Meat and milk from the offspring of cloned animals should be sold freely in Britain without being labelled, the Food Standards Authority declared.

The food safety watchdog said produce from the descendants of cloned pigs and cows is safe to eat and should not have to undergo any extra checks compared with other animals before going on sale.

Ministers are expected to rubber stamp the new guidelines, clearing the final hurdle for the meat and milk of cloned animals to be sold freely in Britain.

The FSA published new advice yesterday which stipulated that farmers must seek a license before selling meat or milk from cloned animals, but not their offspring.

An advisory panel on food safety will decide whether the food from cloned animals should be labeled on a case-by-case basis, but food from the descendants of clones will not need a label.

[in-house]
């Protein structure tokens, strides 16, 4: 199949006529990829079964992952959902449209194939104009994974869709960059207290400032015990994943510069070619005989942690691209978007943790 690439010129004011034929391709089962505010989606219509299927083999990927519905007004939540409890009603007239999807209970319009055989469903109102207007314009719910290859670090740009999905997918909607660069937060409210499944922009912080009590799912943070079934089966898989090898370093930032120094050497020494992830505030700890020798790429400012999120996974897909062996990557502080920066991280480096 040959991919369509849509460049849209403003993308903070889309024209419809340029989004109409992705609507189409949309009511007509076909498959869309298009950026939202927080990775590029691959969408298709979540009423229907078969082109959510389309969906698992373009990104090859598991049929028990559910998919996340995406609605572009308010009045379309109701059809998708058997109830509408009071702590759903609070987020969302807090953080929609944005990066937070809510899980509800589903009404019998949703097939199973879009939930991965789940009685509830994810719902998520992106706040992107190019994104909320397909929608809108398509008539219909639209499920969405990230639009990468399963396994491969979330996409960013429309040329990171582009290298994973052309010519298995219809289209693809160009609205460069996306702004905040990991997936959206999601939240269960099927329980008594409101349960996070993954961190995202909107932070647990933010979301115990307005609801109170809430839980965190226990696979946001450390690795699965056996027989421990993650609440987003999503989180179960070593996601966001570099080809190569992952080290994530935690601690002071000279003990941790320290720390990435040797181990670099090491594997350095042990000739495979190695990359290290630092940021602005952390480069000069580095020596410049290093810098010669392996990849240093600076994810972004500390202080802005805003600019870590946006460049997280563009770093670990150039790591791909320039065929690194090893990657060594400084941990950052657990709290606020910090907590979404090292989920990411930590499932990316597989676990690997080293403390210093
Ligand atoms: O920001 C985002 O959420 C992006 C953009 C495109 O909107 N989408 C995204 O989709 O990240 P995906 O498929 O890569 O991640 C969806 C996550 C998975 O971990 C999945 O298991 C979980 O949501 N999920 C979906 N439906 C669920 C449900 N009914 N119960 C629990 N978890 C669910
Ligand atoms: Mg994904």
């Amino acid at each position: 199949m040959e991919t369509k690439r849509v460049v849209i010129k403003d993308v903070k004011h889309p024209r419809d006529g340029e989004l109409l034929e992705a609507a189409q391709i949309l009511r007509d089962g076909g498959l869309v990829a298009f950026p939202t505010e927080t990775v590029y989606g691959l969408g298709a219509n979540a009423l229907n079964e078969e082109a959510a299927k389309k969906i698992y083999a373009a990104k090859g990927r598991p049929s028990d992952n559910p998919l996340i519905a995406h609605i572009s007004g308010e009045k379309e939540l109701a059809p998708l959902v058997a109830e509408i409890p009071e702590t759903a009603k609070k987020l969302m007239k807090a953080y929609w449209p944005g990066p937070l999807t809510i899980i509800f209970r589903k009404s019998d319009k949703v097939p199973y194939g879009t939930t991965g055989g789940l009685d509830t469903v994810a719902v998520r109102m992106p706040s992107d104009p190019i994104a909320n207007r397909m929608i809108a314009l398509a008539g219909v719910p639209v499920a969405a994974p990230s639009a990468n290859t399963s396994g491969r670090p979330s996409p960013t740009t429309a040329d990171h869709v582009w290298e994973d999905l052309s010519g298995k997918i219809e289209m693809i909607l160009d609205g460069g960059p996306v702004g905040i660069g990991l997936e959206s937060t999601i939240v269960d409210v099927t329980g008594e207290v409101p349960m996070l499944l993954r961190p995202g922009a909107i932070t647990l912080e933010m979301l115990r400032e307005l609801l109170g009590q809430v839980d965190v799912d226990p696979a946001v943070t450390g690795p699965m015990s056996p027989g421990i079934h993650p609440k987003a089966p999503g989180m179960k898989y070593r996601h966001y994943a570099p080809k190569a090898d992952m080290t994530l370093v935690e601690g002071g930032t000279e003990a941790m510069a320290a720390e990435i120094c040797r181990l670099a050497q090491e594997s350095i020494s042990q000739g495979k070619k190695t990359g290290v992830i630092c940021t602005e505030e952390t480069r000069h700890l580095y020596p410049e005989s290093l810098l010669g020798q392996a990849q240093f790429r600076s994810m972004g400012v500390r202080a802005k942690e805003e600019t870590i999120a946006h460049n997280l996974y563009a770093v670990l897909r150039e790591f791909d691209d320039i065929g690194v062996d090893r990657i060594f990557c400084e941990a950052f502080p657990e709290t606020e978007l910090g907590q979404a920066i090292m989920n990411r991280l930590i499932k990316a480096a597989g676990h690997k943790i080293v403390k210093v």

The new guidance was prompted by a scare in the summer when it emerged that meat from the offspring of a cloned cow had been sold unwittingly in butchers’ shops without a license being obtained.

The discovery sparked a storm of controversy over ethics of cloning animals for food and the FSA commissioned an investigation into the safety of the practice.


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